Quite often the first thing that a diagnostic technician will ask you to do is reboot your computer. Why? Because rebooting works surprisingly often.
It seems like every time I call the tech support line for my software, operating system, or even my broadband connection, the first thing out of the technicians mouth is “reboot”. Or worse yet, “Turn the power off for a while.” What does that have to do anything? And why does it work?
It does seem like a bit of magic, doesn’t it? The computer’s acting up, you reboot it, and – poof – things are better again. At least for a while.
It gets even weirder when you achieve the same effect just by shutting it all down and pulling the power cord for a while.
A friend of mine provided a nice explanation for the power scenario, and I can speak a little bit to the magical mess that is software.
Jerrold Foutz is a friend of mine who’s an industry expert in the design of power supplies (Google “power supply design” and you’re likely to see his site in the top spot). He recently provided a very interesting write up on unplugging the power as perhaps the most effective electronics troubleshooting technique. The topic came up in a discussion some time back when I recommended power-cycling (unplugging, waiting 30 seconds, and then plugging back in) a router as a way to resolve a connectivity problem.
The fact is electronic components can sometimes get into an odd state, and as Jerry points out, power-cycling the equipment forces the equipment to reset and restart from a known good state.
The same is true for software.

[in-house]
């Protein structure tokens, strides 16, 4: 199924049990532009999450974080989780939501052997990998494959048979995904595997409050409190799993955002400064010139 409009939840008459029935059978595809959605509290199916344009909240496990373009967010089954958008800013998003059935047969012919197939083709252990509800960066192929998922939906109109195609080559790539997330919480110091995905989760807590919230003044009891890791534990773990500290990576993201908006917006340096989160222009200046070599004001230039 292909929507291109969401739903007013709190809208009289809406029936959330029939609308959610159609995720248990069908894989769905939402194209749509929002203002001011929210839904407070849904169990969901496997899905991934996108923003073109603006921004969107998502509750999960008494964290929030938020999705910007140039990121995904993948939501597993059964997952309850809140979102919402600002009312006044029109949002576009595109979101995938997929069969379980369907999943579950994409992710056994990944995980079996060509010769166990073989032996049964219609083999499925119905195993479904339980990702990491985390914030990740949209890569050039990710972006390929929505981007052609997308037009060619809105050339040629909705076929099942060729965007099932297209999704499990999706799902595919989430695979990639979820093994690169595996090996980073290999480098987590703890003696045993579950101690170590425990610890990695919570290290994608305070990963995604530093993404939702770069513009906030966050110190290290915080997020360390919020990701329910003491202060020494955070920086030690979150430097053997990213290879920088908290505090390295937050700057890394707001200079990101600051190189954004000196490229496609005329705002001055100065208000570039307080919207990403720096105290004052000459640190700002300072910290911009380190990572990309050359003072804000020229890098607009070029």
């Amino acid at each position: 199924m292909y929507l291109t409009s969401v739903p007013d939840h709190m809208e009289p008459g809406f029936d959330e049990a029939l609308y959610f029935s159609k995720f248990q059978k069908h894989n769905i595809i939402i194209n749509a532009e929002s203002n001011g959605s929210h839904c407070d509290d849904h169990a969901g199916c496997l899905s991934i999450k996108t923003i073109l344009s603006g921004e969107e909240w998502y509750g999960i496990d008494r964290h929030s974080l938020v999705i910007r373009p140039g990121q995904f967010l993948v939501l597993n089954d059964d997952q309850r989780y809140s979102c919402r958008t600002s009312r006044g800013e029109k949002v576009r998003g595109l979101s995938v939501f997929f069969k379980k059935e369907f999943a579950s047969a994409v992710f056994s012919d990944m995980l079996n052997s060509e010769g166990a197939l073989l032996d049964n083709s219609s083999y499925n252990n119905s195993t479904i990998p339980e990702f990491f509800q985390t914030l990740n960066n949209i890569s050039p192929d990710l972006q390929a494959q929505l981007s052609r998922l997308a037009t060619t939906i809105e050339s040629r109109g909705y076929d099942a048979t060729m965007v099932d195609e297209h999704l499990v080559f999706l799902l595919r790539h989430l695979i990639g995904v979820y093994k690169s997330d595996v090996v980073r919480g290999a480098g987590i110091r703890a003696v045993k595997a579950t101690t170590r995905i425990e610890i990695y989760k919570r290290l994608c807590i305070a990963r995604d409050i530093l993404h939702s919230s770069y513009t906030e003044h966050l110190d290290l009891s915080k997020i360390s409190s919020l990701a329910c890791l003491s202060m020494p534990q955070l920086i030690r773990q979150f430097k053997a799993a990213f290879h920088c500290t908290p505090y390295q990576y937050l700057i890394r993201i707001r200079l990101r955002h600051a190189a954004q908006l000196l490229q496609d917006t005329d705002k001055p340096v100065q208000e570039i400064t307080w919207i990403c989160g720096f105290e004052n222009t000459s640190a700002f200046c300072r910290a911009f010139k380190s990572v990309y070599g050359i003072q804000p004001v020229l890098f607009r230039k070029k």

Power-cycling the equipment forces the equipment to reset and restart from a known good state.
Complicated software (and what software isn’t these days?) touches lots of things on your computer as it runs. The longer it runs, the more it touches. Memory is used, released, and fragmented. Same for the disk as programs open, read, and write local and temporary files. And then there’s the hardware … video cards, network hardware, other peripherals – they’re all being accessed continuously. The result is that any of those (perhaps even all of them) can end up in states that can cause problems.
Naturally, it “shouldn’t” be that way, and the inherent quality of the software and/or hardware plays a role, but the bottom line is that it happens.
Hence, a reboot. It restores all the software to a known state.
And hence, a power-cycle. It restores all the hardware to a known state.
Well, a mostly known state. Temporary files, installed files, registry changes, and more will also remain. That’s why in some extreme cases, a reformat and reinstall can also be a recommended solution for some personal computers.
The router problem that started this discussion? Like many devices these days, it is actually a small single-purpose computer. It has internal memory that it uses to track various bits of information relating to the internet connections that traverse across it. And the longer it runs, the more likely that memory might have a problem. It could be hardware related, as explained in Jerry’s article, or something in its internal software, as I’ve outlined above. In any case, I typically have to reboot my router every couple of months.